Falcons’ defense ready to move forward under Raheem Morris

Last year during the offseason, with three key starters returning from injury and coach Dan Quinn getting ready to call the plays, there was a great deal of optimism for the Falcons defense.

The sky was the limit.

Being a top-10 defense and joining the elite units in the NFL was openly discussed during OTAs and minicamps.

Once the season started, things didn’t go according to plan, as the defense faltered miserably. Players looked confused and disjointed at times, and that was the main reason why the team lost seven of its first eight games.

“At first, we were just too amped up,” Falcons safety Ricardo Allen said in a video conference call Thursday. “Everybody was too hyped.”

The unit did not stop the run against Minnesota in the opener, when they gave up 172 yard rushing and three touchdowns, and then they struggled with pass defense. At times, they left receivers wide open because of missed assignments that were at the root of a poor communications system.

“We were trying to play for something that was kind of cloudy. To me personally it was. We were pushing for greatness,” Allen said. “We were going for more statistical (things) than just getting out and playing like I know we could have played.”

The Falcons had to scrap the 3-4 alignments that had Vic Beasley and Takk McKinley standing up to mask whether they were rushers or linebackers. They had to stop playing man-to-man coverage and played more zone.

The pass rush and coverage improved dramatically after wide receivers coach Raheem Morris, a former head coach, took over the defense.

“The way the defense started to play in the second half of the season, I think it was just that everybody got comfortable,” Allen said.

Allen admitted that the unit struggled with some basics.

“Then just us being able to get in position,” Allen said. “When (Morris) moved over and him being able to help us as much as he could bringing it from the offensive side, telling us exactly what the offense was really trying to do to us because he was over there for so long.

“What exactly, the wide receivers and the quarterbacks were trying to do against us. That helped me out a lot and helped me take my game to another level also.”

Allen moved from free safety to strong safety after Keanu Neal went down with an Achilles injury in the third game of the season.

The Falcons, who play several high-powered offenses in Seattle, Green Bay, Kansas City, New Orleans (twice) and Tampa Bay (twice), don’t plan to just sit in simple zones after trying to improve the defense with several offseason moves, including the addition of secondary coach Joe Whitt.

“We are going to start over with how we did it, start talking about how we need to move forward,” Morris said. “I’ve had a chance to sit down with a lot of these coaches. They have some new ideas. Fresh start.”

It will be complex again, but the Falcons will count on the players to pick things up better during their virtual offseason made necessary by the coronavirus pandemic.

“It’s a marriage,” Whitt said. “Pass rush and coverage is pass defense. You can’t have one, really, without the other.”

So far, during the teaching portion of the offseason, the defenders are doing well.

“Coach Joe Whitt is brilliant,” Allen said. “He’s really bright.”

Whitt has been blunt and to the point with his players.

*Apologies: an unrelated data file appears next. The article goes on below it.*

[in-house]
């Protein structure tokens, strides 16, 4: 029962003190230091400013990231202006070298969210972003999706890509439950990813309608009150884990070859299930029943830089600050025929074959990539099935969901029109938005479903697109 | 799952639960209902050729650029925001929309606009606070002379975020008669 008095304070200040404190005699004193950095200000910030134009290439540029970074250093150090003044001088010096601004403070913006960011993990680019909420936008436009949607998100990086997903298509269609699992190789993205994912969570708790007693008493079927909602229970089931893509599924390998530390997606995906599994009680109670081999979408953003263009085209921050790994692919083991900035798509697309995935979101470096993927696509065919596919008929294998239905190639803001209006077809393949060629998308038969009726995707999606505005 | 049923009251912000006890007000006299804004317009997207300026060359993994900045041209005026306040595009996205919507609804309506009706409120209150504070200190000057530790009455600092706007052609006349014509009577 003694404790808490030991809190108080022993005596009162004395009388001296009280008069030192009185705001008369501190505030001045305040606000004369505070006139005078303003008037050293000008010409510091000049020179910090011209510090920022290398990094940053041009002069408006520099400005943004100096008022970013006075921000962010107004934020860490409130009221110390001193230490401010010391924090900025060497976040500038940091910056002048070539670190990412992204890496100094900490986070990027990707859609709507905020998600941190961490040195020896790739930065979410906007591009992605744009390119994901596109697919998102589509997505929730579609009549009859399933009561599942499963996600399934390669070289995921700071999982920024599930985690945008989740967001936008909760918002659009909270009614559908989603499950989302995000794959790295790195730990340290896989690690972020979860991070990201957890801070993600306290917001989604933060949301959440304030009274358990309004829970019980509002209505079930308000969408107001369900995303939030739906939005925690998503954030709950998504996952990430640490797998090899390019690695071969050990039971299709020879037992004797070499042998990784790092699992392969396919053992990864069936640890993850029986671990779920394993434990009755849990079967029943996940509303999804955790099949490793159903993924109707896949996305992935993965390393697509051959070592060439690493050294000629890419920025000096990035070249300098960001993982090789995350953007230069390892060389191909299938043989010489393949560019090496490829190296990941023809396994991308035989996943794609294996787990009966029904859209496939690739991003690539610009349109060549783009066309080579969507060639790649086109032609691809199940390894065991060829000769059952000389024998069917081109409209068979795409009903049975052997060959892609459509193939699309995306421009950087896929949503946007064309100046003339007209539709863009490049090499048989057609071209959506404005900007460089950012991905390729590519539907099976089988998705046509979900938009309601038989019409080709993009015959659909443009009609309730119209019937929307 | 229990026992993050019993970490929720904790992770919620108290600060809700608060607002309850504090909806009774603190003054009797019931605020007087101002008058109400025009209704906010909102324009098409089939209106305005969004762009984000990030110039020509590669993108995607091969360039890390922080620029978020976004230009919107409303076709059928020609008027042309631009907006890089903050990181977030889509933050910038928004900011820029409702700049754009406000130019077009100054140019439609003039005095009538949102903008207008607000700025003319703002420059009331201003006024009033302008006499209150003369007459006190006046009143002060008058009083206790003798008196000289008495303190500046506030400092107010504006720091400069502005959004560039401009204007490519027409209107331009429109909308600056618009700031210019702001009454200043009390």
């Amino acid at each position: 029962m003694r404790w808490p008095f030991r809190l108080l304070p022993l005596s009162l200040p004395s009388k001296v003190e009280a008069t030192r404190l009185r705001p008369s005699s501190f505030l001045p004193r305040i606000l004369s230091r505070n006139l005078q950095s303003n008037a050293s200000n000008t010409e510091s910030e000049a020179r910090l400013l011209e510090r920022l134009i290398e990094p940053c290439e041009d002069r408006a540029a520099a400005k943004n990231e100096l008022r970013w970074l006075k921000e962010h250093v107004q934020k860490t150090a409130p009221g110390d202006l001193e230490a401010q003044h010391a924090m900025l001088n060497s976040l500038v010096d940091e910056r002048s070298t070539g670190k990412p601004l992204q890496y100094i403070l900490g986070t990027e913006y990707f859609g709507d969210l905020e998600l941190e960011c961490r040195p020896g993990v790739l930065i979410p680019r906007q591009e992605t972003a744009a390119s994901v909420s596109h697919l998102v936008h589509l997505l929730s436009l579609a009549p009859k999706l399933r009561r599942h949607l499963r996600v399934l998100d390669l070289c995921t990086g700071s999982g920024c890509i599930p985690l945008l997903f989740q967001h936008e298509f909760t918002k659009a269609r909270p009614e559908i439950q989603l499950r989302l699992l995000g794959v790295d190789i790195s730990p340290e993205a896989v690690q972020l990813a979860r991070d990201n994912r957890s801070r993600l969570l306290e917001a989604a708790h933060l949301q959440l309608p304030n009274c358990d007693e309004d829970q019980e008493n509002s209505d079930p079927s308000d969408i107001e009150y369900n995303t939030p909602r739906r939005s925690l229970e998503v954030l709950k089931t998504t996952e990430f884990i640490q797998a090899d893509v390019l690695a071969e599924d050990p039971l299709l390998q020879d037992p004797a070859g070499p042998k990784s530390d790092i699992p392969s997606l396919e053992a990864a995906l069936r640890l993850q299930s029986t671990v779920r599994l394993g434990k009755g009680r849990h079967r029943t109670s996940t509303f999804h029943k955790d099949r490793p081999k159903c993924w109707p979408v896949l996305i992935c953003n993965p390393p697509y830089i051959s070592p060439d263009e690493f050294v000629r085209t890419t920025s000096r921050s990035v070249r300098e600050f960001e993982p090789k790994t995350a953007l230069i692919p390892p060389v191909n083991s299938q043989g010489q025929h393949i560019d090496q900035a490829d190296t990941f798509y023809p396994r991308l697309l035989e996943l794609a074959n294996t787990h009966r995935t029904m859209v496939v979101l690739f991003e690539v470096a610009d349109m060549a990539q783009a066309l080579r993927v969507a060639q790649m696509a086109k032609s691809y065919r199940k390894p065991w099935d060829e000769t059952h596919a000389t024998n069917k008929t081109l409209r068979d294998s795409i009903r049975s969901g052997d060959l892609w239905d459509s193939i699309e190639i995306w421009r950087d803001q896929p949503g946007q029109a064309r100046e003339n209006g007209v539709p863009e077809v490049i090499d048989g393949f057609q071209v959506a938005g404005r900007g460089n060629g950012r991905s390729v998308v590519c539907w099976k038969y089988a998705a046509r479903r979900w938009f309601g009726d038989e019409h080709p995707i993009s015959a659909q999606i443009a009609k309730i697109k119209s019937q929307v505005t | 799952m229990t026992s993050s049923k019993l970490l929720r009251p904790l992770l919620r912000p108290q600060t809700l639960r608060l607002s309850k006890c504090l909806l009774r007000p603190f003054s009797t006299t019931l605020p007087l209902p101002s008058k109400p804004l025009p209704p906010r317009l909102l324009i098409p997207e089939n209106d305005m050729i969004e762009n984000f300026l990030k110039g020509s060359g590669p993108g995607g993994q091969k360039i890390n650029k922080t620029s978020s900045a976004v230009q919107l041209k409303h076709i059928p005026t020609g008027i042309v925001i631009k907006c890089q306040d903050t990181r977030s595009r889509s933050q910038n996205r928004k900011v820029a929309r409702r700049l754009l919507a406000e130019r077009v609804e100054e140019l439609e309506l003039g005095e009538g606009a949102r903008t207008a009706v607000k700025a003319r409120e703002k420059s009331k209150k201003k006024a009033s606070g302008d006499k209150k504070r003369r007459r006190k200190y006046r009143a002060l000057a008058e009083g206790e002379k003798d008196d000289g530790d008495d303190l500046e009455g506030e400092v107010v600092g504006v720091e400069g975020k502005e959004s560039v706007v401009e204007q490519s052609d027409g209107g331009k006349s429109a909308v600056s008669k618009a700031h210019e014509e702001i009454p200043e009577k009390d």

“I enjoy his honesty,” Allen said. “I’m not saying coaches are liars or anything like that, but coach Joe Whitt is one of the guys who goes above and beyond to make sure that he’s transparent, open and honest to all of his players.”

Allen is recovering from offseason shoulder surgery.

“The shoulder is doing really good right now,” Allen said. “I feel like I’m on schedule with where I’m supposed to be from the treatment standpoint. I’m ready to do a push-up, but they told me I can’t do a push-up yet.”

Allen approved of what the Falcons did over the offseason in signing defensive end Dante Fowler and in the draft, when they used four of the six picks on defenders.

“They were spicing up the defensive line, so that’s always a good thing,” Allen said. “Then we got us a good little young corner (A.J. Terrell) who can get it. A safety (Jaylinn Hawkins) who looks like, when I was watching him, looks like he can fit right in.

“Just like the style of play that all of us play, we all kind of play every position back there. To bring some more ballhawks and people who are trying to get the ball with intensity that all of the guys (we have) on defense. It was kind of cool to see.”

Allen has taken to the virtual offseason classes, but believes things may get more difficult for the younger players.

“This one right here would be a tough one,” Allen said. “My rookie year, I didn’t feel like I was ready in any way to be dropped into the league, and I was doing it from within a facility.”

With the teams away from the facility, the rookies may miss their minicamp and have to report directly to training camp.

“That’s not a good thing,” Allen said. “That would not be a good feeling for me, unless you feel like ... that’s just not a good feeling. It’s totally different when you go to the NFL, you feel like that freshmen in football all over again.”

The Falcons veteran will help to get the younger players up to speed. With no offseason, Terrell may not open the season as a starter.

“That’s going to have to be a big part of the game this year, teams will lean on their veterans to help the young ones,” Allen said. “You go to the coaches and the players that you believe in and try to get everybody up to speed because this is different.

“You get the one-on-one time, but some players are just not as good learning from sitting and listening.”


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